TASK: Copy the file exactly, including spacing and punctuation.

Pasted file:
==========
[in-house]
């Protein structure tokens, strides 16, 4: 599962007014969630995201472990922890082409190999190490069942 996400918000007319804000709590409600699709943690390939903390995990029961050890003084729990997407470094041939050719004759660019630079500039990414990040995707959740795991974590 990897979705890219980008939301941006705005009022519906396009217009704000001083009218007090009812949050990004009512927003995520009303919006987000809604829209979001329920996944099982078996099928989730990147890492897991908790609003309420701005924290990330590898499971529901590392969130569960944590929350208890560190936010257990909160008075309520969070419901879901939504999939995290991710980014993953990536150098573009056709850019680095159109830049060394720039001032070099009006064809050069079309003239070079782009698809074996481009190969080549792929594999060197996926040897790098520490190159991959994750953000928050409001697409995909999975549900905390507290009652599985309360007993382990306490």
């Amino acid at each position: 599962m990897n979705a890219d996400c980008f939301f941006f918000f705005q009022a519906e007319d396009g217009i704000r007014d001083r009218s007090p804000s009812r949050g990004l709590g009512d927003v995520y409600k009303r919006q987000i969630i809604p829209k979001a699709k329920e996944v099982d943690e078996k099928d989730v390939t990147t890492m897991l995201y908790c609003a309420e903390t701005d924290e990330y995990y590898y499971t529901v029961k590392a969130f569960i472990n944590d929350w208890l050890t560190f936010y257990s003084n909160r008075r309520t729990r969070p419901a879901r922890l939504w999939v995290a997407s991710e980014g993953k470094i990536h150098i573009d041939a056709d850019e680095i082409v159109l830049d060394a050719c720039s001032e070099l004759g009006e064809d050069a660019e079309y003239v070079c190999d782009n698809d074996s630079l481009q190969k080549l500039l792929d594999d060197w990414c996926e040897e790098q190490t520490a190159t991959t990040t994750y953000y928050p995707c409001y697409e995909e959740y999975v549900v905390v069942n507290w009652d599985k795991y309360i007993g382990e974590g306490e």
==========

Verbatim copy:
[in-house]
């Protein structure tokens, strides 16, 4: 599962007014969630995201472990922890082409190999190490069942 996400918000007319804000709590409600699709943690390939903390995990029961050890003084729990997407470094041939050719004759660019630079500039990414990040995707959740795991974590 990897979705890219980008939301941006705005009022519906396009217009704000001083009218007090009812949050990004009512927003995520009303919006987000809604829209979001329920996944099982078996099928989730990147890492897991908790609003309420701005924290990330590898499971529901590392969130569960944590929350208890560190936010257990909160008075309520969070419901879901939504999939995290991710980014993953990536150098573009056709850019680095159109830049060394720039001032070099009006064809050069079309003239070079782009698809074996481009190969080549792929594999060197996926040897790098520490190159991959994750953000928050409001697409995909999975549900905390507290009652599985309360007993382990306490």
């Amino acid at each position: 599962m990897n979705a890219d996400c980008f939301f941006f918000f705005q009022a519906e007319d396009g217009i704000r007014d001083r009218s007090p804000s009812r949050g990004l709590g009512d927003v995520y409600k009303r919006q987000i969630i809604p829209k979001a699709k329920e996944v099982d943690e078996k099928d989730v390939t990147t890492m897991l995201y908790c609003a309420e903390t701005d924290e990330y995990y590898y499971t529901v029961k590392a969130f569960i472990n944590d929350w208890l050890t560190f936010y257990s003084n909160r008075r309520t729990r969070p419901a879901r922890l939504w999939v995290a997407s991710e980014g993953k470094i990536h150098i573009d041939a056709d850019e680095i082409v159109l830049d060394a050719c720039s001032e070099l004759g009006e064809d050069a660019e079309y003239v070079c190999d782009n698809d074996s630079l481009q190969k080549l500039l792929d594999d060197w990414c996926e040897e790098q190490t520490a190159t991959t990040t994750y953000y928050p995707c409001y697409e995909e959740y999975v549900v905390v069942n507290w009652d599985k795991y309360i007993g382990e974590g306490e």